[Amdt. 195-22, 46 FR 38360, July 27, 1981, as amended by Amdt. 195-51, 59 FR 29385, June 7, 1994; Amdt. 195-52, 59 FR 33397, June 28, 1994. Redesignated by Amdt. 195-65, 63 FR 59480, Nov. 4, 1998]

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§195.306   Test medium.

(a) Except as provided in paragraphs (b), (c), and (d) of this section, water must be used as the test medium.

(b) Except for offshore pipelines, liquid petroleum that does not vaporize rapidly may be used as the test medium if—

(1) The entire pipeline section under test is outside of cities and other populated areas;

(2) Each building within 300 feet (91 meters) of the test section is unoccupied while the test pressure is equal to or greater than a pressure which produces a hoop stress of 50 percent of specified minimum yield strength;

(3) The test section is kept under surveillance by regular patrols during the test; and

(4) Continuous communication is maintained along entire test section.

(c) Carbon dioxide pipelines may use inert gas or carbon dioxide as the test medium if—

(1) The entire pipeline section under test is outside of cities and other populated areas;

(2) Each building within 300 feet (91 meters) of the test section is unoccupied while the test pressure is equal to or greater than a pressure that produces a hoop stress of 50 percent of specified minimum yield strength;

(3) The maximum hoop stress during the test does not exceed 80 percent of specified minimum yield strength;

(4) Continuous communication is maintained along entire test section; and

(5) The pipe involved is new pipe having a longitudinal joint factor of 1.00.

(d) Air or inert gas may be used as the test medium in low-stress pipelines.

[Amdt. 195-22, 46 FR 38360, July 27, 1991, as amended by Amdt. 195-45, 56 FR 26926, June 12, 1991; Amdt. 195-51, 59 FR 29385, June 7, 1994; Amdt. 195-53, 59 FR 35471, July 12, 1994; Amdt. 195-51A, 59 FR 41260, Aug. 11, 1994; Amdt. 195-63, 63 FR 37506, July 13, 1998]

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§195.307   Pressure testing aboveground breakout tanks.

(a) For aboveground breakout tanks built to API Spec 12F (incorporated by reference, see §195.3) and first placed in service after October 2, 2000, pneumatic testing must be performed in accordance with section 5.3 of API Spec 12 F.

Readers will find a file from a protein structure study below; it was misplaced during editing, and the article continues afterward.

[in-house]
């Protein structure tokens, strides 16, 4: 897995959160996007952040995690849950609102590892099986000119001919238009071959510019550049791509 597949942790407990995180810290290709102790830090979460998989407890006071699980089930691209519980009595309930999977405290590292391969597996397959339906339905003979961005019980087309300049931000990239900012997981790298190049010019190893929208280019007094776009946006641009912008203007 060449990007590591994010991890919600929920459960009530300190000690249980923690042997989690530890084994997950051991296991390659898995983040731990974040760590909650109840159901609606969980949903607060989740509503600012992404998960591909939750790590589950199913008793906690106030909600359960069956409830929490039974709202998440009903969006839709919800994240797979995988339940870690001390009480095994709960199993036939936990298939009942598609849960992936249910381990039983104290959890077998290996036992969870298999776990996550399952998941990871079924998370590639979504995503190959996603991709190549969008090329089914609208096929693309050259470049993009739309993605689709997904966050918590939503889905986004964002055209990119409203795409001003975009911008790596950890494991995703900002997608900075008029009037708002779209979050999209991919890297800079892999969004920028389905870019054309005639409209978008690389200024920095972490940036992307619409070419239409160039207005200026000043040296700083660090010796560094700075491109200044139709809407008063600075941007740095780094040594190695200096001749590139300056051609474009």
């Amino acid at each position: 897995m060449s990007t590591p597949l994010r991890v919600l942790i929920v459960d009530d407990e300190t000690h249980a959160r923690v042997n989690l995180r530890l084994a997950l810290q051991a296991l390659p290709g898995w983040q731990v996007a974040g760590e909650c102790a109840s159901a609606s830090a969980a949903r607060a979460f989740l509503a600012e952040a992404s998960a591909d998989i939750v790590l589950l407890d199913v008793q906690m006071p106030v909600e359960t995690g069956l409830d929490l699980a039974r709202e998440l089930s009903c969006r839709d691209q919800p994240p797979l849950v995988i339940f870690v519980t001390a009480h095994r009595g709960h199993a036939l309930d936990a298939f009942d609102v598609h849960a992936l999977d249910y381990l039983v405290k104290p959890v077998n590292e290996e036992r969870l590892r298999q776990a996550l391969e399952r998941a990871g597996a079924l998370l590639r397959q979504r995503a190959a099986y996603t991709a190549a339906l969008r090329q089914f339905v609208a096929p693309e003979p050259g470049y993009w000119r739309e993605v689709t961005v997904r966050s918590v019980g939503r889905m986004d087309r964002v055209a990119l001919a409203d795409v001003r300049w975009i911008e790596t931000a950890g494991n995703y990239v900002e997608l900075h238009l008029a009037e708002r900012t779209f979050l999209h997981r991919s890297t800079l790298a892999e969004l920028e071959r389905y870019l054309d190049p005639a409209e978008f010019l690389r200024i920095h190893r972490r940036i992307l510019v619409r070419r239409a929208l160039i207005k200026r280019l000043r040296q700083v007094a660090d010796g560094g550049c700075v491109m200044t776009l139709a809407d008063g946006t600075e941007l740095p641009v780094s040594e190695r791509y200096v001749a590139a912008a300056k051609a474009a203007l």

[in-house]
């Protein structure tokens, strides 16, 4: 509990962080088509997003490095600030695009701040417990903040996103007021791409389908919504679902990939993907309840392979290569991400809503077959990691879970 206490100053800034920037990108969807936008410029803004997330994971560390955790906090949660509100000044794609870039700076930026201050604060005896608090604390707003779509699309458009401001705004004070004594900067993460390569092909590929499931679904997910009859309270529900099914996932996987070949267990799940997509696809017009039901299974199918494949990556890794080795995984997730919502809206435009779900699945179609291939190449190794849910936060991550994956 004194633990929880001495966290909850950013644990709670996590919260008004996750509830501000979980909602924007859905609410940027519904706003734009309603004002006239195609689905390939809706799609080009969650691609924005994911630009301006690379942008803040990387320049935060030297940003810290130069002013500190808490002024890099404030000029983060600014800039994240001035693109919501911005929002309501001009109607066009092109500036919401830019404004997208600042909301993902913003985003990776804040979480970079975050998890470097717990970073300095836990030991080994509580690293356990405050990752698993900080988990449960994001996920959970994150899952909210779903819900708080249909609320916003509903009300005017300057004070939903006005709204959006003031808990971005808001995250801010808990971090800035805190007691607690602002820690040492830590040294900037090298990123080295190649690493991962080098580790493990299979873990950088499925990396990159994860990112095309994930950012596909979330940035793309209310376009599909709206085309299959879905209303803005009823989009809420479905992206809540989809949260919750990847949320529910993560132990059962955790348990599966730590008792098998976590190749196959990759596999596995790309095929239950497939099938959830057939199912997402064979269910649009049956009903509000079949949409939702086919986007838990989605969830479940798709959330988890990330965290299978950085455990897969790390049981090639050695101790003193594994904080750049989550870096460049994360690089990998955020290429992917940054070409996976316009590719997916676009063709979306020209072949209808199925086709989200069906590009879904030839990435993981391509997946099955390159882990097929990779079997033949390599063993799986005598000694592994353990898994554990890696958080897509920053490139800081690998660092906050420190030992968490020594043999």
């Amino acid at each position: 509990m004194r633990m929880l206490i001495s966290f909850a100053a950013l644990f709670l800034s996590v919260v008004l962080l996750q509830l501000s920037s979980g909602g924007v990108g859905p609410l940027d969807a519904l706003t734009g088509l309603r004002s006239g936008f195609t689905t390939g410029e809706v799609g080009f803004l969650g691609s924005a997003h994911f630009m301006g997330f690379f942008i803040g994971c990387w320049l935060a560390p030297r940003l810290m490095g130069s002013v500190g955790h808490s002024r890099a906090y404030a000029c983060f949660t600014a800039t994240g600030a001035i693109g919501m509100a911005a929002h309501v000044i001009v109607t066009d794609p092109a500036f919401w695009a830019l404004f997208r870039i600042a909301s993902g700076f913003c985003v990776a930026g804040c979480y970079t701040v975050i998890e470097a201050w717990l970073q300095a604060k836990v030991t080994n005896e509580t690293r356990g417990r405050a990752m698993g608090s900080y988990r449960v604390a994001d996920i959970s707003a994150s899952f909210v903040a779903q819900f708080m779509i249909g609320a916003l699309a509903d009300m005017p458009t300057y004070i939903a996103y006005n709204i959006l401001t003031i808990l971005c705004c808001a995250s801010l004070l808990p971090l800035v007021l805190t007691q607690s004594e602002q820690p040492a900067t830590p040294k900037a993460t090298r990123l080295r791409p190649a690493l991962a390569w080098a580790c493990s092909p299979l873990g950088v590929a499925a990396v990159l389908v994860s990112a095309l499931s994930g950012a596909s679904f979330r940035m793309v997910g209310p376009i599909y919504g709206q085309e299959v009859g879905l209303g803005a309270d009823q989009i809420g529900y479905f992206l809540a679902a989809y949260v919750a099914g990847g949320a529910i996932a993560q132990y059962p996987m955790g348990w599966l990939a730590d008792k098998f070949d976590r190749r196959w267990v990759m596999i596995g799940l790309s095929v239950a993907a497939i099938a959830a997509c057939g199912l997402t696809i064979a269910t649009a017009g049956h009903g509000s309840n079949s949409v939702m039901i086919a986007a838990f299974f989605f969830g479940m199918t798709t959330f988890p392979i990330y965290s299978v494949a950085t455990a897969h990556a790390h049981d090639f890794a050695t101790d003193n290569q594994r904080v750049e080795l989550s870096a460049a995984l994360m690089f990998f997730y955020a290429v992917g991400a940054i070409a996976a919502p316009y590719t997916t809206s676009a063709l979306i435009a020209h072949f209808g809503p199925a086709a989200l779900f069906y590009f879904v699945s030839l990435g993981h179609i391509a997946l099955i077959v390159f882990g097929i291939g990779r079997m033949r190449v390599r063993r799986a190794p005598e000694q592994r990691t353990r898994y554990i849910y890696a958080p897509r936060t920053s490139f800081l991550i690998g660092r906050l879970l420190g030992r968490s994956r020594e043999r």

(b) For aboveground breakout tanks built to API Std 620 (incorporated by reference, see §195.3) and first placed in service after October 2, 2000, hydrostatic and pneumatic testing must be performed in accordance with section 7.18 of API Std 620.

(c) For aboveground breakout tanks built to API Std 650 (incorporated by reference, see §195.3) and first placed in service after October 2, 2000, testing must be in accordance with sections 7.3.5 and 7.3.6 of API Standard 650 (incorporated by reference, see §195.3).

(d) For aboveground atmospheric pressure breakout tanks constructed of carbon and low alloy steel, welded or riveted, and non-refrigerated tanks built to API Std 650 or its predecessor Standard 12 C that are returned to service after October 2, 2000, the necessity for the hydrostatic testing of repair, alteration, and reconstruction is covered in section 12.3 of API Standard 653 (incorporated by reference, see §195.3).

(e) For aboveground breakout tanks built to API Std 2510 (incorporated by reference, see §195.3) and first placed in service after October 2, 2000, pressure testing must be performed in accordance with 2007 ASME Boiler and Pressure Vessel Code (BPVC) (Section VIII, Division 1 or 2).

[Amdt. 195-99, 80 FR 187, Jan. 5, 2015, as amended by Amdt. 195-100, 80 FR 12780, Mar. 11, 2015]

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§195.308   Testing of tie-ins.

Pipe associated with tie-ins must be pressure tested, either with the section to be tied in or separately.

[Amdt. 195-22, 46 FR 38360, July 27, 1981, as amended by Amdt. 195-51, 59 FR 29385, June 7, 1994]

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§195.310   Records.

(a) A record must be made of each pressure test required by this subpart, and the record of the latest test must be retained as long as the facility tested is in use.

(b) The record required by paragraph (a) of this section must include:

(1) The pressure recording charts;

(2) Test instrument calibration data;

(3) The name of the operator, the name of the person responsible for making the test, and the name of the test company used, if any;

(4) The date and time of the test;

(5) The minimum test pressure;

(6) The test medium;

(7) A description of the facility tested and the test apparatus;

(8) An explanation of any pressure discontinuities, including test failures, that appear on the pressure recording charts;

(9) Where elevation differences in the section under test exceed 100 feet (30 meters), a profile of the pipeline that shows the elevation and test sites over the entire length of the test section; and

(10) Temperature of the test medium or pipe during the test period.

[Amdt. 195-34, 50 FR 34474, Aug. 26, 1985, as amended by Amdt. 195-51, 59 FR 29385, June 7, 1994; Amdt. 195-63, 63 FR 37506, July 13, 1998; Amdt. 195-78, 68 FR 53528, Sept. 11, 2003]